Are U.S. Constitutional Rights for the World?

Press Releases

May 31, 2024

IRLI shows court Haitian expulsions were constitutional

WASHINGTON—The Immigration Reform Law Institute (IRLI) has filed a brief in D.C. federal district court in a case in which Haitian nationals, in an amended complaint, claim that their Fifth Amendment rights to equal protection and to due process were violated when they were turned away at the border to protect the nation from the COVID-19 pandemic.

As IRLI shows in its brief supporting the federal government’s motion to dismiss, the Haitians’ case is notably weak. First, IRLI shows that it is well-established law that aliens who have never been admitted to our country, such as the plaintiffs here, do not have rights under our Constitution.

Second, even if they had such rights, the plaintiffs’ claim that the Biden Administration expelled them pursuant to a “Haitian deterrence policy,” in violation of their right to equal protection of the law, would founder because they fail to provide any evidence that such a policy actually exists. In fact, aliens entering the country unlawfully have been expelled without regard to nationality.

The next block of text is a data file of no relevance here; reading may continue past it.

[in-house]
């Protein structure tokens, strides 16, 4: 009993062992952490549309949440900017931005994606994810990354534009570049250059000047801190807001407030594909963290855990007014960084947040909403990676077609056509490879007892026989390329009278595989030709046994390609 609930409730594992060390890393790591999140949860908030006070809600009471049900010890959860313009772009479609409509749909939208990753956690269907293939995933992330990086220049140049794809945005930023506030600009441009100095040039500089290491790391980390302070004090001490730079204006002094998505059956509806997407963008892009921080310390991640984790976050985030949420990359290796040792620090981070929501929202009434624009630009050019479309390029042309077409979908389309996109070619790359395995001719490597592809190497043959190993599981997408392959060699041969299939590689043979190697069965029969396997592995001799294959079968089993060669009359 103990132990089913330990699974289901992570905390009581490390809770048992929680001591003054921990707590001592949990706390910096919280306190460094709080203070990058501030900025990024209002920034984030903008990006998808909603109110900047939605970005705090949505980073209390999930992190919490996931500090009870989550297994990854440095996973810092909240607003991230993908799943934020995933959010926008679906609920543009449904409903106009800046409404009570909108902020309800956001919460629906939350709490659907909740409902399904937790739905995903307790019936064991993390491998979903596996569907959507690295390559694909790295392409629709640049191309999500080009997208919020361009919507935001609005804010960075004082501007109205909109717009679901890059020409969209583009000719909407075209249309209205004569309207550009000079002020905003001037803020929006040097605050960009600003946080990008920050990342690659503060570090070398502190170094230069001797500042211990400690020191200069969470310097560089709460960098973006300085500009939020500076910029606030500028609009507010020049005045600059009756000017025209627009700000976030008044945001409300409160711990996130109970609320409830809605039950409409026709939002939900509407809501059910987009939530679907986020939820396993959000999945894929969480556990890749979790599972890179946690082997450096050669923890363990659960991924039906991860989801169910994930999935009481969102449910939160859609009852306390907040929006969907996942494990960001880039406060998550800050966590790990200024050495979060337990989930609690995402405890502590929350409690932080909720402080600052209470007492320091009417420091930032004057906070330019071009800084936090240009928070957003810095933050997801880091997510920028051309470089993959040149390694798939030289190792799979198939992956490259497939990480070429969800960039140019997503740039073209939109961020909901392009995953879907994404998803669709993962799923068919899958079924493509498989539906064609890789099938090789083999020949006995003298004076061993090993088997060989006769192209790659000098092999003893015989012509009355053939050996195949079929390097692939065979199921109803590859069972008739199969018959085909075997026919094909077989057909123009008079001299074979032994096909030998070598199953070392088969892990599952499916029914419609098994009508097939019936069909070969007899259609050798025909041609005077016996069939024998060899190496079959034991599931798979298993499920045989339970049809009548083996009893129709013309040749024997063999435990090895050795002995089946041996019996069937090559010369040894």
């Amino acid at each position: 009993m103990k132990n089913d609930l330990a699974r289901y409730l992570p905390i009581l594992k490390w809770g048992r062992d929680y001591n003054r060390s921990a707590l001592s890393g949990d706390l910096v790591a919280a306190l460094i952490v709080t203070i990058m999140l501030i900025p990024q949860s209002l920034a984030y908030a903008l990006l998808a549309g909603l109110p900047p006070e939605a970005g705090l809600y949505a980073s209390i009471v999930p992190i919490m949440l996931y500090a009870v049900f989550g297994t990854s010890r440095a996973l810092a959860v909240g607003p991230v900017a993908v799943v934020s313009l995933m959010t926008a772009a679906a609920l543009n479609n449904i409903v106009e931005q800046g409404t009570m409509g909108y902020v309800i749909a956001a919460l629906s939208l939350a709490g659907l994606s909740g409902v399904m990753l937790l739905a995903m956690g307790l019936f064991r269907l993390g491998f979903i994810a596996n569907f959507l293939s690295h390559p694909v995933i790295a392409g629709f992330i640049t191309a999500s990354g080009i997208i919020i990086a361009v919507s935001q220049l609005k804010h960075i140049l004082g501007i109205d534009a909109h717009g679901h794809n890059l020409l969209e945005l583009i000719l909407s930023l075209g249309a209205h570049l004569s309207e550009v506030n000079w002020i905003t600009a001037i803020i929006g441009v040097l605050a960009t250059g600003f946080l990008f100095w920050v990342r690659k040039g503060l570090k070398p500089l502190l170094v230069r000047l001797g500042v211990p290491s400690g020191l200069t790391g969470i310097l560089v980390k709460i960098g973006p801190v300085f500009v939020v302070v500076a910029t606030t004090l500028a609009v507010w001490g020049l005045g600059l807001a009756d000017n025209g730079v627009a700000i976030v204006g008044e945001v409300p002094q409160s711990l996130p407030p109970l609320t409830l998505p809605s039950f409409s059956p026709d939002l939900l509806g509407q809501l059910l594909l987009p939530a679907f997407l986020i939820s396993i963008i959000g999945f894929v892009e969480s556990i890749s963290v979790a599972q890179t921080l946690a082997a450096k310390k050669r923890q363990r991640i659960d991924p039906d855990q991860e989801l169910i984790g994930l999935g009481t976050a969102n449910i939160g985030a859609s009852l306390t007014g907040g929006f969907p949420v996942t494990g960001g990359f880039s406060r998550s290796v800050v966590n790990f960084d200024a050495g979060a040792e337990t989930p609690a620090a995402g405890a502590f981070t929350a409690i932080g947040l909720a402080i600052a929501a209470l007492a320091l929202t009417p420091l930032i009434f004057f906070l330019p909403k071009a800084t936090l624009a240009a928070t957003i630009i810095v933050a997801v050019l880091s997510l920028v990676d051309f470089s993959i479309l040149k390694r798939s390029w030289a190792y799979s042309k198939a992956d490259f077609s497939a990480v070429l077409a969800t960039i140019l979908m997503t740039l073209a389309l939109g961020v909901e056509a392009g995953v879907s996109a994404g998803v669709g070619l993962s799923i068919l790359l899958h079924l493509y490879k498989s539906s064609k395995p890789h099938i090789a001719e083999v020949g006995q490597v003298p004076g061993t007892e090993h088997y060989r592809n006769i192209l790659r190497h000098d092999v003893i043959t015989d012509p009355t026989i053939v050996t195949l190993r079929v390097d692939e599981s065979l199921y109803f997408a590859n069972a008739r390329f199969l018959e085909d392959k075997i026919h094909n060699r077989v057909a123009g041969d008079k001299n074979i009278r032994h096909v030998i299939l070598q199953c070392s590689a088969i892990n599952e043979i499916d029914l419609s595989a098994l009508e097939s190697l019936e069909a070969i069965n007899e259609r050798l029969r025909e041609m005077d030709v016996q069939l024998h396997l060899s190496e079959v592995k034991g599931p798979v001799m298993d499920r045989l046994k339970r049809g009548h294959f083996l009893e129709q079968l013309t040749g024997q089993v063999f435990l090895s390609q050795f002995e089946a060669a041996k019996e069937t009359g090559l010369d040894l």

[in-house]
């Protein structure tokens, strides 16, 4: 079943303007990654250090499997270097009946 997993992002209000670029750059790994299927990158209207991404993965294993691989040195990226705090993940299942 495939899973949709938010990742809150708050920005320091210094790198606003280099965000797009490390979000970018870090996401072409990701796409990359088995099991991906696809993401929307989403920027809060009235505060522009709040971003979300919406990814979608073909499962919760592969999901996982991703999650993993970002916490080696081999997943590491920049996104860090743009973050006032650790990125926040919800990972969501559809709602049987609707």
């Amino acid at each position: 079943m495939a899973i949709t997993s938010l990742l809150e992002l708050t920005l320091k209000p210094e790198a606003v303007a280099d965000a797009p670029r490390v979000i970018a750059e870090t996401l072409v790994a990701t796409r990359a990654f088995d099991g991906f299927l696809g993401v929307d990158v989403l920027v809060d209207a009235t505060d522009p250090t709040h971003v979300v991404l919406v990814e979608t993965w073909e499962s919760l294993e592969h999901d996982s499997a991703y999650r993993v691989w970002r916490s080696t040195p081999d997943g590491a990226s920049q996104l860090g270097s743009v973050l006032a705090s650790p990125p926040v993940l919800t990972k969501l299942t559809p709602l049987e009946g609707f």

Third, the plaintiffs claim that the health-code expulsions violate their due-process right to apply for asylum and to receive statutory protections against being expelled to a country where they face either persecution on account of group membership or torture. Yet, as IRLI shows, none of the plaintiffs even claims that he was expelled to a country where he faced such threats, or that he tried to apply for asylum and was prevented from doing so.

“Anti-borders activists, once again, are pushing their idea that our Constitution was written for the world and everyone in it,” said Dale L. Wilcox, executive director and general counsel of IRLI. “They want that to be the case, because then aliens can sue themselves into the country regardless of what laws we pass and try to enforce. In fact, of course, America, just like any other country, has an inherent right to decide who may enter the country from abroad and who may not, and we did not saddle ourselves with a Constitution that takes away this right. The Supreme Court has recognized this national right to self-determination again and again, and we hope the district court also acknowledges it, and dismisses this case.”

The case is Haitian Bridge Alliance v. Biden, No. 1:21-cv-03317 (D.D.C.).

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